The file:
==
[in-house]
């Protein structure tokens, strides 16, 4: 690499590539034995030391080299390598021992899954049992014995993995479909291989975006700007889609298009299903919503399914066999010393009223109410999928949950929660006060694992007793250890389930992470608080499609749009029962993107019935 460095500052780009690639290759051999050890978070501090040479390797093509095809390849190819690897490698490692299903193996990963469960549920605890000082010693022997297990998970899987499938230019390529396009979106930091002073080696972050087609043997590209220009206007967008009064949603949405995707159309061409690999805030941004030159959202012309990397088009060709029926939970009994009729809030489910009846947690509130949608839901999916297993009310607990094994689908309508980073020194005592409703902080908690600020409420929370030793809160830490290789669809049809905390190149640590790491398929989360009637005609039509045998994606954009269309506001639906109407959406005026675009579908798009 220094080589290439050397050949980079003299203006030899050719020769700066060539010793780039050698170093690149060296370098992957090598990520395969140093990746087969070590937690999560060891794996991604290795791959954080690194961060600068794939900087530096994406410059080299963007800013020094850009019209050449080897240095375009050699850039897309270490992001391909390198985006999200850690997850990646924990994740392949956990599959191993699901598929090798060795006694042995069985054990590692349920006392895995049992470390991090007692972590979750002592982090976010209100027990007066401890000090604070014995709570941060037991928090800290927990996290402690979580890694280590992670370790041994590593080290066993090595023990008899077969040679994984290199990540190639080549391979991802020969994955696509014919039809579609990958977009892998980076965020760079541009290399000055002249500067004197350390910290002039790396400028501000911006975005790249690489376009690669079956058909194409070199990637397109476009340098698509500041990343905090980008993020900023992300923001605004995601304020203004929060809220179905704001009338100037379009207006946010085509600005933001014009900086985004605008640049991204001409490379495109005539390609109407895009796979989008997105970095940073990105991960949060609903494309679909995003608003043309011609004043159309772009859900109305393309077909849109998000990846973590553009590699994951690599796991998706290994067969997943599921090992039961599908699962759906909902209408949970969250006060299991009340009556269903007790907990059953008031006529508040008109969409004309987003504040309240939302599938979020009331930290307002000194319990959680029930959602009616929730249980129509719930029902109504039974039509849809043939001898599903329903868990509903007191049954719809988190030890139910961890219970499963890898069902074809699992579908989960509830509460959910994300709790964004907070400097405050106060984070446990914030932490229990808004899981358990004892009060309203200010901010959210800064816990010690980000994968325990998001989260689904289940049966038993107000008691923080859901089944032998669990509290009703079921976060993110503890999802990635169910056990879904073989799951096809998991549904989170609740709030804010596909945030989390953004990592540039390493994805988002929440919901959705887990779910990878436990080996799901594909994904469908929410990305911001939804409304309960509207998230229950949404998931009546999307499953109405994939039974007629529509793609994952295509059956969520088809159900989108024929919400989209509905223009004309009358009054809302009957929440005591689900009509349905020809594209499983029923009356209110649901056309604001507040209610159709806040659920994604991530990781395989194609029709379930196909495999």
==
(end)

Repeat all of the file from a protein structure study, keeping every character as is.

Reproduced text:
[in-house]
């Protein structure tokens, strides 16, 4: 690499590539034995030391080299390598021992899954049992014995993995479909291989975006700007889609298009299903919503399914066999010393009223109410999928949950929660006060694992007793250890389930992470608080499609749009029962993107019935 460095500052780009690639290759051999050890978070501090040479390797093509095809390849190819690897490698490692299903193996990963469960549920605890000082010693022997297990998970899987499938230019390529396009979106930091002073080696972050087609043997590209220009206007967008009064949603949405995707159309061409690999805030941004030159959202012309990397088009060709029926939970009994009729809030489910009846947690509130949608839901999916297993009310607990094994689908309508980073020194005592409703902080908690600020409420929370030793809160830490290789669809049809905390190149640590790491398929989360009637005609039509045998994606954009269309506001639906109407959406005026675009579908798009 220094080589290439050397050949980079003299203006030899050719020769700066060539010793780039050698170093690149060296370098992957090598990520395969140093990746087969070590937690999560060891794996991604290795791959954080690194961060600068794939900087530096994406410059080299963007800013020094850009019209050449080897240095375009050699850039897309270490992001391909390198985006999200850690997850990646924990994740392949956990599959191993699901598929090798060795006694042995069985054990590692349920006392895995049992470390991090007692972590979750002592982090976010209100027990007066401890000090604070014995709570941060037991928090800290927990996290402690979580890694280590992670370790041994590593080290066993090595023990008899077969040679994984290199990540190639080549391979991802020969994955696509014919039809579609990958977009892998980076965020760079541009290399000055002249500067004197350390910290002039790396400028501000911006975005790249690489376009690669079956058909194409070199990637397109476009340098698509500041990343905090980008993020900023992300923001605004995601304020203004929060809220179905704001009338100037379009207006946010085509600005933001014009900086985004605008640049991204001409490379495109005539390609109407895009796979989008997105970095940073990105991960949060609903494309679909995003608003043309011609004043159309772009859900109305393309077909849109998000990846973590553009590699994951690599796991998706290994067969997943599921090992039961599908699962759906909902209408949970969250006060299991009340009556269903007790907990059953008031006529508040008109969409004309987003504040309240939302599938979020009331930290307002000194319990959680029930959602009616929730249980129509719930029902109504039974039509849809043939001898599903329903868990509903007191049954719809988190030890139910961890219970499963890898069902074809699992579908989960509830509460959910994300709790964004907070400097405050106060984070446990914030932490229990808004899981358990004892009060309203200010901010959210800064816990010690980000994968325990998001989260689904289940049966038993107000008691923080859901089944032998669990509290009703079921976060993110503890999802990635169910056990879904073989799951096809998991549904989170609740709030804010596909945030989390953004990592540039390493994805988002929440919901959705887990779910990878436990080996799901594909994904469908929410990305911001939804409304309960509207998230229950949404998931009546999307499953109405994939039974007629529509793609994952295509059956969520088809159900989108024929919400989209509905223009004309009358009054809302009957929440005591689900009509349905020809594209499983029923009356209110649901056309604001507040209610159709806040659920994604991530990781395989194609029709379930196909495999």